The Trinity Commons Project (Mapleton and Broadway)

by Osman Parvez

Here's an update on the planning process for a new 28 unit development in downtown Boulder. On April 5th the Planning Board recommended approval so it's time to pay a little more attention.

Trinity Commons will be located on the corner of Mapleton and Broadway and consists of the following:

* 14 affordable housing rental units to be retained by Trinity Lutheran Church;
* A 3,900 sqft church function hall
* 136 parking spaces; and
* 14 unrestricted, for sale, 2-bedroom condominium apartments (all presold).

Here's the update from Stuart Grogan, a planner with Boulder Housing Partners.
Dear Friends and Neighbors:

On April 5, 2007, the Planning Board unanimously recommended approval of a proposed special ordinance that will assure Trinity Commons meets our shared vision including 50% affordable housing and historic designation of the original church.

Next is a two step process of review by city council which begins with a 1st reading of the ordinance. This is typically when city council raises any questions it may have. There is no public hearing associated with this step which has been scheduled for April 17, 2007 starting a 6:00 pm.

The next step is the 2nd reading of the ordinance. That is when city staffand Trinity Lutheran Church will make a presentation. At that meeting, City Council will hold a public hearing for anyone to offer comments. That meeting has been tentatively scheduled for May 1, 2007 in the Municipal Building at the corner of Canyon and Broadway, also starting at 6:00 pm.

Trinity Lutheran Church invites your participation at either or both of these meetings and as always, your comments and suggestions are welcome.

For more information: See the project pages at; or Contact the church office at 303-442-2300; or speak to the Planning Department's Case Manager Karl Guiler at 303-441-3270.

Would you please share this email with anyone, or group, you know who may be interested.


Stuart Grogan
P: 720.564.4644
F: 303.544.9553

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  1. All the units are pre-sold?! This is the first I've even heard of the project. I wonder if church affiliation has anything to do with it.

  2. No doubt about it - the church angle must have swayed the City in some manner. The Boulder City Code defines "permanently affordable" as OWNER-OCCUPIED (9-13-3-d)! There is an exception if off-site affordable units are supplied elsewhere or if the developer pays a cash-equivalent to not build any affordable units (no indication in Osman's piece about this, though). These are rentals, which, seemingly, will be owned by the church, the city, or someone else. This is wrong - the point of the program is to give lower-income folks a chance to own property in this (overpriced) city. I wonder what "affordable" rents are - most likely market rate (i.e.$500-1000 per br, or more like 800-1200 in the Mapleton neighborhood). Need more info to suss this out completely, but on the surface it seems that the City should be ashamed of itself for not enforcing its own laws...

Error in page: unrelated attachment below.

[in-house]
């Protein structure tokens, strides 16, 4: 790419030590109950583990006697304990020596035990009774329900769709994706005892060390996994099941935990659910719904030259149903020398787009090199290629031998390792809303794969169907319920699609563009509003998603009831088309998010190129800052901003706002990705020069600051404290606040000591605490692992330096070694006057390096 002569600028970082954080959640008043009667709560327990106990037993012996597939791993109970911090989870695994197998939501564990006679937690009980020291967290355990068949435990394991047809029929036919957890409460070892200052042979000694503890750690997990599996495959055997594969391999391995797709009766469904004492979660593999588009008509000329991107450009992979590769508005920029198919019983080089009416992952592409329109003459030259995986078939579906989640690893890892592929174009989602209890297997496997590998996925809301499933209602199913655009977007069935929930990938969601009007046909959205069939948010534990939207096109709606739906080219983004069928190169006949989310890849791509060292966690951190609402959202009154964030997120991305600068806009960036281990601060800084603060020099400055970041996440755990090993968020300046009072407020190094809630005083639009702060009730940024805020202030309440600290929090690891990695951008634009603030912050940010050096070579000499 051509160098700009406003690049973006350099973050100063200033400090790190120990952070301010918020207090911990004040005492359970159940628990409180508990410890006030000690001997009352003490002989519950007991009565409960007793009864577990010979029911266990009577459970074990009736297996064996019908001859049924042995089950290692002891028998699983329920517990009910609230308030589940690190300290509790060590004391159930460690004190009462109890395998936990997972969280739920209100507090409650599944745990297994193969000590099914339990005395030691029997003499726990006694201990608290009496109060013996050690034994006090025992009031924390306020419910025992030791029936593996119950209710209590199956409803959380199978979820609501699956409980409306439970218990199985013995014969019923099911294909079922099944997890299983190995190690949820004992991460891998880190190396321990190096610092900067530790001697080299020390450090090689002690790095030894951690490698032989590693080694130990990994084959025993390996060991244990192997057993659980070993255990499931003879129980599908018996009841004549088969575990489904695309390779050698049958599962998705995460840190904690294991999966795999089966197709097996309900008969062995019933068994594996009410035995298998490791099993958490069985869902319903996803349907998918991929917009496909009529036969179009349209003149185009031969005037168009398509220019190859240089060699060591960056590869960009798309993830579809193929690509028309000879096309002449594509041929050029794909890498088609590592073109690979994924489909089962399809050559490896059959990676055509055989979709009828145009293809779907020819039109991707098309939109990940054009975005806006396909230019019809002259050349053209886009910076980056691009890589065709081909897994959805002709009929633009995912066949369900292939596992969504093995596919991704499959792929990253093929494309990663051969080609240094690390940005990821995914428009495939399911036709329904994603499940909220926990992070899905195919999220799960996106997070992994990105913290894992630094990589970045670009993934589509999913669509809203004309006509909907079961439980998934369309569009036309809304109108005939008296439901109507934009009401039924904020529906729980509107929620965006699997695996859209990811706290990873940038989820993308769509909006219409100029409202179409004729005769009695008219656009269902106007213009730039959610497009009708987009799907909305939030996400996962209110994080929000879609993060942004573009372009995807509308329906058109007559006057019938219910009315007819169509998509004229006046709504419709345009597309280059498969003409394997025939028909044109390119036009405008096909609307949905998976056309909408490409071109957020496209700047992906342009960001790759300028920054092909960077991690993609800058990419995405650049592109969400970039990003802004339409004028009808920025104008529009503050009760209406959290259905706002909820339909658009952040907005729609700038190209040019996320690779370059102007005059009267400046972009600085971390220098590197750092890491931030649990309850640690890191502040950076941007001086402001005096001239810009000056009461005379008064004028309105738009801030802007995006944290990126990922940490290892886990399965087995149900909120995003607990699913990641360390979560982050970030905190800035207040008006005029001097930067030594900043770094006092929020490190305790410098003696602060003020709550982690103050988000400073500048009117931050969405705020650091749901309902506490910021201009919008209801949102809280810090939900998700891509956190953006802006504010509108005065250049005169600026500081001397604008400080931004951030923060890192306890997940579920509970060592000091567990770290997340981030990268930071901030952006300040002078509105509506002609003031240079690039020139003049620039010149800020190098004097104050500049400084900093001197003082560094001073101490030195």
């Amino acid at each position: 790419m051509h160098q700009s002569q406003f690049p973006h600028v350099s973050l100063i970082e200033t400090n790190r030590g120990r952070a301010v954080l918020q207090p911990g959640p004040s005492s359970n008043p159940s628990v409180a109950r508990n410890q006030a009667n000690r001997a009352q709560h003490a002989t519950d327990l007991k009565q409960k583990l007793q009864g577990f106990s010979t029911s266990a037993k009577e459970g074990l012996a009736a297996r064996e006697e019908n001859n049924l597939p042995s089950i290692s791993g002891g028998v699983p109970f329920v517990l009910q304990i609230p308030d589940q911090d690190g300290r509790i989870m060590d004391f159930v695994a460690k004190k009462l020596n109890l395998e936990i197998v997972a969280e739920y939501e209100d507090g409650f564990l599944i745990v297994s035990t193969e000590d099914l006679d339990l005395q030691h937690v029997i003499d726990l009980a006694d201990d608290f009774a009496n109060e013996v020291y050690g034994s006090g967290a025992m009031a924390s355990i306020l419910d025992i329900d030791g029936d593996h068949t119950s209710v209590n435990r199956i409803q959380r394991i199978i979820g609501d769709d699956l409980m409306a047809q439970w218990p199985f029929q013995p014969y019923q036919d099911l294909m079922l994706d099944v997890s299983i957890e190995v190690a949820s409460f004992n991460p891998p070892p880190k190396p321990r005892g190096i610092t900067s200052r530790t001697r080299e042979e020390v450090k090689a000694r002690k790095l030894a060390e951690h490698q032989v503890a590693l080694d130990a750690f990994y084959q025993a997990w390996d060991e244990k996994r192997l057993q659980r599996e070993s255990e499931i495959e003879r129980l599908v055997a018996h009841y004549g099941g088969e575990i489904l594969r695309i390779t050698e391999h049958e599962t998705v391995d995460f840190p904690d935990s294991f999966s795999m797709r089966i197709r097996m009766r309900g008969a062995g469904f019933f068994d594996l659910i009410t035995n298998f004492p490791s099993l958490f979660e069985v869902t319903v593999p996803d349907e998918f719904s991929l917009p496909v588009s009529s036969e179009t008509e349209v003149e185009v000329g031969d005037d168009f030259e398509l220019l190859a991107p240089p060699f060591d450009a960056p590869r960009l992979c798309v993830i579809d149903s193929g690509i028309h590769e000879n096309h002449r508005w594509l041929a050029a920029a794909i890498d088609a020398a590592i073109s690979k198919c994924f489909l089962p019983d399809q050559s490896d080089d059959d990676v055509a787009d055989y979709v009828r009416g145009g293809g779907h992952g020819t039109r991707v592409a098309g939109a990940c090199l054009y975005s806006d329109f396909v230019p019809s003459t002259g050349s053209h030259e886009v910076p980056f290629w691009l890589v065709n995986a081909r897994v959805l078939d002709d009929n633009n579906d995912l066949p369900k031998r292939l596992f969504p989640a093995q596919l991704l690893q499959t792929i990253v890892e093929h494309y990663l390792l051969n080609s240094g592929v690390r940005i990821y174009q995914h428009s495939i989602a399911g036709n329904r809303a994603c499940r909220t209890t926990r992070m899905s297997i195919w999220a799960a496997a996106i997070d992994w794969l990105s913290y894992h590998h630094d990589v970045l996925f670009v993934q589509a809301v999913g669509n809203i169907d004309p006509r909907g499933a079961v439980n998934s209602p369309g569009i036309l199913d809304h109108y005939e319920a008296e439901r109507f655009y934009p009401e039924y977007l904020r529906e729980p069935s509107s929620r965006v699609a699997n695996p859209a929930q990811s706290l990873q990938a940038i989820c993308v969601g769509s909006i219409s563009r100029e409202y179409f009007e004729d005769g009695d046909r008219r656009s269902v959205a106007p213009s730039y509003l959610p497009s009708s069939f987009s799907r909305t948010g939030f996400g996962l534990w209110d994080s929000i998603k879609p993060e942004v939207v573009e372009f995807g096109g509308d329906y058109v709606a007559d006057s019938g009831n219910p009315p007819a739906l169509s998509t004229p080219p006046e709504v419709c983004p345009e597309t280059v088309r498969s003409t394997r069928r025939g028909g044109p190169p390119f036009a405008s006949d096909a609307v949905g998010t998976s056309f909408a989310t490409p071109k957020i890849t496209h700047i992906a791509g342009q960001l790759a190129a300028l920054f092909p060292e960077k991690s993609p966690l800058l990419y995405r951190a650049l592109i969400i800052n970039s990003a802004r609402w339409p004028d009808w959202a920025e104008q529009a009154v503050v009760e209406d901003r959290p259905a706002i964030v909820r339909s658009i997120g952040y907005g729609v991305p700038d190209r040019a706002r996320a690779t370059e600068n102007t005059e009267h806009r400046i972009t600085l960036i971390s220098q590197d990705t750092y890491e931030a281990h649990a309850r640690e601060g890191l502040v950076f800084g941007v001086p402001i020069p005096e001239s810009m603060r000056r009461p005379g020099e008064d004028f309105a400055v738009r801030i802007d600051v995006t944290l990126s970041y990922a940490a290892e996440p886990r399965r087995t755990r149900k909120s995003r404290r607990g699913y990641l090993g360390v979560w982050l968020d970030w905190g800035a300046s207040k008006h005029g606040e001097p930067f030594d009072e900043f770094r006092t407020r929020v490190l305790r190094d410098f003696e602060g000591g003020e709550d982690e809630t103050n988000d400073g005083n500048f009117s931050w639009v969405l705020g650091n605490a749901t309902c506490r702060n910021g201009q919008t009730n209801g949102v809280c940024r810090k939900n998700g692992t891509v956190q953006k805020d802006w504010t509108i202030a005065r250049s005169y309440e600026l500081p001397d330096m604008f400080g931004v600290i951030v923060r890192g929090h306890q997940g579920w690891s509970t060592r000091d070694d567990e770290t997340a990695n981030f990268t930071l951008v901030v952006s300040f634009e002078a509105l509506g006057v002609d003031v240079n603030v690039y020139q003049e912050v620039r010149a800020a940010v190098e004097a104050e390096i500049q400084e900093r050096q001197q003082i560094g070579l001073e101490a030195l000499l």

3. After re-reading the piece I see that the City has allowed a variance of some sort. It is undefined, but I am guessing that it pertains to the definition of "Affordable Housing" I alluded to in the first comment. This sets a lousy precedent if true. Suddenly rental units are affordable? Guess what City - they already are....(thank god!). Prepare to see many, many developers try the same trick.

  4. I plan to attend the public hearing on May 1st. Like you, I am interested in whether the City Council will approve the project and, if so, what loophole exists in the Boulder County Code that will allow this project to go forward.

  5. Affordable Housing laws that allow developers to craft their own definition of "affordable" do nothing to help the low-income families barely scraping by in Boulder. I'll be happy when the City Council makes a real commitment to affordable housing.

  6. There is no real "loophole" per se - the Land Use Code is very clear on the definitions of affordable housing and the ways around providing it (i.e. "off-site" or "cash-in-lieu equivalent"). The "special ordinance" referred to in the press release must be referring to the decision by the Planning Board to allow for a variance in this instance. They have most likely allowed the church to define "affordable housing" as rented units - most likely for only this project. However, it is likely that this case will be cited by future projects seeking a similar "special ordinance". The shame here is that all other projects must provide the real thing - affordable owner-occupied units or the equivalent off-site or in cash. The church is providing only "affordable" rental units. This is a real "burden" for all developments in the City, and to allow for a special case sets a bad example. A variance can often be provided if their is a proven hardship to the owner, or if there is a use which may benefit the common good of the community. I see neither in this case. If the church is claiming that they cannot afford to build this project without the rental revenue I would suggest that the 14 "market rate" units - which are already sold (!) - could pay for the affordable units, or at least some. To provide zero true owner-occupied units is deplorable, and a real coup for the church. The church and the planning board have made a mistake here. I agree with you that a REAL commitment means providing affordable housing in ALL projects. The City should at least stick to its OWN DEFINTIONS! They wrote the Code! Unbelievable.

  7. Affordable housing in the MAPLETON area? Yeah RIGHT!

    Anyway, are these the ones that are already mostly build? I think I drive by them all the time on the way to the dog park...they are right by the hospital?

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